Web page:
Charlotte CEOs discuss 2022 economic outlook, interest rates

Selina Johansson

Brian Moynihan, CEO of Bank of America, speaks during the Charlotte Regional Buisness Alliance Annual Economic Outlook event in Charlotte, N.C., on Wednesday, December 8, 2021.

Brian Moynihan, CEO of Bank of America, speaks during the Charlotte Regional Buisness Alliance Annual Economic Outlook event in Charlotte, N.C., on Wednesday, December 8, 2021.

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After a challenging two years, the CEOs of three of Charlotte’s largest Fortune 500 Companies are optimistic headed into 2022.

Lynn Good, CEO of Duke Energy, Brian Moynihan, CEO of Bank of America and Marvin Ellison, CEO of Lowe’s, shared their thoughts on a panel at the Charlotte Regional Business Alliance Annual Outlook event Wednesday.

Here’s what they had to say about interest rates, the pivot to remote work and what they’ve got an eye on heading into the new year.

The rise of remote work

All three executives agreed on one thing: The pandemic has changed the way they think about remote versus in-person work.

“I believe this flexibility that we’ve introduced for employees is going to be with us for a long time,” Good said.

Duke Energy sent about half of its employees home at the beginning of the pandemic, she said, while the rest continued to work in-person in front line roles.

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Marvin Ellison (left), Lynn Good, Brian Moynihan and moderator Chris William speak during the Charlotte Regional Buisness Alliance Annual Economic Outlook event in Charlotte, N.C., on Wednesday, December 8, 2021. Khadejeh Nikouyeh [email protected]

“I feel we have lost something from working remotely,” she said. The company is in the second phase of a three-part plan to bring employees back to the office, and will include hybrid arrangements in its return-to-work plans.

The switch to remote work was much broader at Bank of America, Moynihan said.

“In our case, 160,000 people went home overnight,” he said. “It really forever changed the way you thought about resilience and about recovery.”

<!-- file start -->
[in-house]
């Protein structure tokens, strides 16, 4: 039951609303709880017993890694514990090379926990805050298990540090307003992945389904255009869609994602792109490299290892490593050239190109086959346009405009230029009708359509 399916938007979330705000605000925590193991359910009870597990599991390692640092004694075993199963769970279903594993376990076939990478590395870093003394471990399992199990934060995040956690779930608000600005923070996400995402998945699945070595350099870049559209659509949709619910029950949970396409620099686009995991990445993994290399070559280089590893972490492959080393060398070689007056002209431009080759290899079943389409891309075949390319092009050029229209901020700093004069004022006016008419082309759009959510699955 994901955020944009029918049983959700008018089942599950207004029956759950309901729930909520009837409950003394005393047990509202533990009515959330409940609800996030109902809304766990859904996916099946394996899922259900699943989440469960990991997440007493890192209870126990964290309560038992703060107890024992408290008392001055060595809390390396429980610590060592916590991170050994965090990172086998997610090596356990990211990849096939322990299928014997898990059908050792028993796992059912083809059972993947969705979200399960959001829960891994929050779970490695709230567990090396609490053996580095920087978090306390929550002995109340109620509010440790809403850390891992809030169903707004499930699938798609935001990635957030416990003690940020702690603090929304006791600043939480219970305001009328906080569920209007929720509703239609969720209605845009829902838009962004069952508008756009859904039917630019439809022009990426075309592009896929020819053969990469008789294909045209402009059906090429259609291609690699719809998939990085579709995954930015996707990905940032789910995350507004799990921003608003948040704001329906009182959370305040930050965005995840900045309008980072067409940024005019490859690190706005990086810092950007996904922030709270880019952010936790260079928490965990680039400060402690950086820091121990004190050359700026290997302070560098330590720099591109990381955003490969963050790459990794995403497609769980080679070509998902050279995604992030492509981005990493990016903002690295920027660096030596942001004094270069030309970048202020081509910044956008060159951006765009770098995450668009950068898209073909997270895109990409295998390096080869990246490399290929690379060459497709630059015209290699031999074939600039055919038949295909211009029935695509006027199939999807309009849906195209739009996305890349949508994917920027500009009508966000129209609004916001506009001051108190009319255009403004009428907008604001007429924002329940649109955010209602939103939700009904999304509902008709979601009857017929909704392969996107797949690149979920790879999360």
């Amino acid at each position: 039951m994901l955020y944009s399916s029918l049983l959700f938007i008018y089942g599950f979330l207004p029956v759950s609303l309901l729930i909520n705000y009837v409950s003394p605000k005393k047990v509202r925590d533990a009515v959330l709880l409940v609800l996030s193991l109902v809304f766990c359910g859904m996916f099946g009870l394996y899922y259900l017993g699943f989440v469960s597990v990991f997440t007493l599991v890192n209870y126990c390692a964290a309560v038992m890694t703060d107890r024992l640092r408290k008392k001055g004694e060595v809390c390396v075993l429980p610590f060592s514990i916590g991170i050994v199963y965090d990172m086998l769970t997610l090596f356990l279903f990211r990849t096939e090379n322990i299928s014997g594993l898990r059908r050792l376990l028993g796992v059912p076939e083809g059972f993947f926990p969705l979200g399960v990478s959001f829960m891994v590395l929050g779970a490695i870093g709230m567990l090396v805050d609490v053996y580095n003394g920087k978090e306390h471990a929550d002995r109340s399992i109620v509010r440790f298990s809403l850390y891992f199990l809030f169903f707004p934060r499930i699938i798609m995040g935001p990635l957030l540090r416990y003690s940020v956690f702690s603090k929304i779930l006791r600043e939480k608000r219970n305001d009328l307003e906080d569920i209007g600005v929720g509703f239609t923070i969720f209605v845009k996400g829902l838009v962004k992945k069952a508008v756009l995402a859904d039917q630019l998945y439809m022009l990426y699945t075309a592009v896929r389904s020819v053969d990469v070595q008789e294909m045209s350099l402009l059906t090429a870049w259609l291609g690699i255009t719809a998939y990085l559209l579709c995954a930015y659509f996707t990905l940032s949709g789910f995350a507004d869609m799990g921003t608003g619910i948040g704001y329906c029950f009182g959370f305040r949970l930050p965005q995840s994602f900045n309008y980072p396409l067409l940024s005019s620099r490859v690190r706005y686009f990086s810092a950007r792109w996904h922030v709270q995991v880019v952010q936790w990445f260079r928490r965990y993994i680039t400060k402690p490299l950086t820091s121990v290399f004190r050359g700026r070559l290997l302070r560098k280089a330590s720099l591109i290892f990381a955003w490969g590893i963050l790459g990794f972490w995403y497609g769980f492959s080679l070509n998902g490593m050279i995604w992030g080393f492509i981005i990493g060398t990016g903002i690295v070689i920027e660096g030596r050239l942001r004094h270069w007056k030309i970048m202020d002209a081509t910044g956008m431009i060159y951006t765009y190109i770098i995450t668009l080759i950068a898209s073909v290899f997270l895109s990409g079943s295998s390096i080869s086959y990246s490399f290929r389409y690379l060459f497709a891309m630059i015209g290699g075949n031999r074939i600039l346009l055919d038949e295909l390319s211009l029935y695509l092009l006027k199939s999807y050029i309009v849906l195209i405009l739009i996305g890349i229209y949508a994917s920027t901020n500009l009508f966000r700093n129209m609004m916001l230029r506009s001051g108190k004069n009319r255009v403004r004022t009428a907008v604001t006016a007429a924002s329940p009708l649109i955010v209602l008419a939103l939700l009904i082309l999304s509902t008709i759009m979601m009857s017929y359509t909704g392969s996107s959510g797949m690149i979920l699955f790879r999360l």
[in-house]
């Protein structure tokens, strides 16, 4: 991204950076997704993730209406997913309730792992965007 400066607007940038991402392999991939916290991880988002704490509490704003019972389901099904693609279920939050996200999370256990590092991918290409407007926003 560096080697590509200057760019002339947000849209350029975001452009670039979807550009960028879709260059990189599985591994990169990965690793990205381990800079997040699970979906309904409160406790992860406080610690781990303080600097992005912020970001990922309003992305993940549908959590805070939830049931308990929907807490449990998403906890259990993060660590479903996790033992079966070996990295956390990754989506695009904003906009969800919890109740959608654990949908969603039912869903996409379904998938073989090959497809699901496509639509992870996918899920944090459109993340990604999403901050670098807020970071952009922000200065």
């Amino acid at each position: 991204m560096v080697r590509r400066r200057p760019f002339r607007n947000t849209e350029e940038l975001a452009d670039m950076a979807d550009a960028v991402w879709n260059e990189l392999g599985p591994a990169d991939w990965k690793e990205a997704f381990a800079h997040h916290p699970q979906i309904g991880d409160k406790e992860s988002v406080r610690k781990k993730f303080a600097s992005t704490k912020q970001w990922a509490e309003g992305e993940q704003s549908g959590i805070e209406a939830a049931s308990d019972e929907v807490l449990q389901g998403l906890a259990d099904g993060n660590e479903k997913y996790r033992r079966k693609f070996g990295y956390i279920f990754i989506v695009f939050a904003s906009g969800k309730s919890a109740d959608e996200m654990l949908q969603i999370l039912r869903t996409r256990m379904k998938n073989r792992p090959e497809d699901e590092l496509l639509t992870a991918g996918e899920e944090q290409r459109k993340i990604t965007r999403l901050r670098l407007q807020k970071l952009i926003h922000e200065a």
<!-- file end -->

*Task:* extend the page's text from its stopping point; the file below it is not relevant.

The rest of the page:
The company has brought the majority of those workers back to the office, he said, adding that it’s too soon to say which workplace changes may be permanent.

“I think it’s relatively premature, deciding the world’s changed forever,” Moynihan said. “The reality is that there was no choice (in working remotely at the start of the pandemic). We have a choice now, so what happens next?”

Ellison faced a different challenge at Lowe’s: about 95% of the company’s 340,000 employees remained working in-person at stores and distribution centers, he said. To address that gap, Ellison said he required all office-level leaders to visit stores weekly.

“I felt if we were going to mandate that our store managers and cashiers and receiving associates come to work every day, I wanted my vice presidents and senior vice presidents… and everyone else to find ways to be out in our stores every week,” he said.

It’s not just the workplace that has shifted, he said. Customers have come to expect more choices when it comes to shopping, and Lowe’s had to quickly offer options like curbside pickup or same-day delivery.

Even with the threat of the new omicron variant looming, Good said Duke Energy and other companies are better equipped to continue operating than they were 18 months ago.